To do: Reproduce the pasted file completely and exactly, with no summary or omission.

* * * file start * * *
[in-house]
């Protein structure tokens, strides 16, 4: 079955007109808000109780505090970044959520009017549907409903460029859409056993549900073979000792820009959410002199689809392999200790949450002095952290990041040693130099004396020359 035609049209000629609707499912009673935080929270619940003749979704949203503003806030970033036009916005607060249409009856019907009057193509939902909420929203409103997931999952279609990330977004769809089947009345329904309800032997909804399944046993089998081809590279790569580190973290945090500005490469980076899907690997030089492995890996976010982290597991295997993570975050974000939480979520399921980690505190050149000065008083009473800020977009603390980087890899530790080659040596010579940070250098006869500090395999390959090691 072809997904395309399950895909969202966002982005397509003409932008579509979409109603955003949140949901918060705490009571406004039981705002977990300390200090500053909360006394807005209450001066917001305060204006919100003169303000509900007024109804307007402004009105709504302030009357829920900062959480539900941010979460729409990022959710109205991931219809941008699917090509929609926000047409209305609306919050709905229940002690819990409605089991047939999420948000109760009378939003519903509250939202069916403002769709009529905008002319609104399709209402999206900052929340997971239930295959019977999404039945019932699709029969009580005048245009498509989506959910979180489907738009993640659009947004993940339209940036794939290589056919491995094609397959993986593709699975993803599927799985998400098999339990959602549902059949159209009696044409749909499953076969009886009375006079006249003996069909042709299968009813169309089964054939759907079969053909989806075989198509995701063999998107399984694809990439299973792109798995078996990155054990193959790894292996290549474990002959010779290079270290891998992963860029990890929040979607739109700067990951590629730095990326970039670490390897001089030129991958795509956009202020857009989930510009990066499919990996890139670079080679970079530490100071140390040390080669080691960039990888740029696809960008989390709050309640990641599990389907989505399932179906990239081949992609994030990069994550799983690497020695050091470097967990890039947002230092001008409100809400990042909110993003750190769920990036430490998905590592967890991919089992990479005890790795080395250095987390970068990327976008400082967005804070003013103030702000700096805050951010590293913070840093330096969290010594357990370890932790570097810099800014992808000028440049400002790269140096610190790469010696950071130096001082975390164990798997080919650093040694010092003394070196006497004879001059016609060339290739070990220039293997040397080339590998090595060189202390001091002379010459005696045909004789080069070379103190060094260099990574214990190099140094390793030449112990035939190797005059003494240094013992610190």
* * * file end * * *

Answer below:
[in-house]
């Protein structure tokens, strides 16, 4: 079955007109808000109780505090970044959520009017549907409903460029859409056993549900073979000792820009959410002199689809392999200790949450002095952290990041040693130099004396020359 035609049209000629609707499912009673935080929270619940003749979704949203503003806030970033036009916005607060249409009856019907009057193509939902909420929203409103997931999952279609990330977004769809089947009345329904309800032997909804399944046993089998081809590279790569580190973290945090500005490469980076899907690997030089492995890996976010982290597991295997993570975050974000939480979520399921980690505190050149000065008083009473800020977009603390980087890899530790080659040596010579940070250098006869500090395999390959090691 072809997904395309399950895909969202966002982005397509003409932008579509979409109603955003949140949901918060705490009571406004039981705002977990300390200090500053909360006394807005209450001066917001305060204006919100003169303000509900007024109804307007402004009105709504302030009357829920900062959480539900941010979460729409990022959710109205991931219809941008699917090509929609926000047409209305609306919050709905229940002690819990409605089991047939999420948000109760009378939003519903509250939202069916403002769709009529905008002319609104399709209402999206900052929340997971239930295959019977999404039945019932699709029969009580005048245009498509989506959910979180489907738009993640659009947004993940339209940036794939290589056919491995094609397959993986593709699975993803599927799985998400098999339990959602549902059949159209009696044409749909499953076969009886009375006079006249003996069909042709299968009813169309089964054939759907079969053909989806075989198509995701063999998107399984694809990439299973792109798995078996990155054990193959790894292996290549474990002959010779290079270290891998992963860029990890929040979607739109700067990951590629730095990326970039670490390897001089030129991958795509956009202020857009989930510009990066499919990996890139670079080679970079530490100071140390040390080669080691960039990888740029696809960008989390709050309640990641599990389907989505399932179906990239081949992609994030990069994550799983690497020695050091470097967990890039947002230092001008409100809400990042909110993003750190769920990036430490998905590592967890991919089992990479005890790795080395250095987390970068990327976008400082967005804070003013103030702000700096805050951010590293913070840093330096969290010594357990370890932790570097810099800014992808000028440049400002790269140096610190790469010696950071130096001082975390164990798997080919650093040694010092003394070196006497004879001059016609060339290739070990220039293997040397080339590998090595060189202390001091002379010459005696045909004789080069070379103190060094260099990574214990190099140094390793030449112990035939190797005059003494240094013992610190």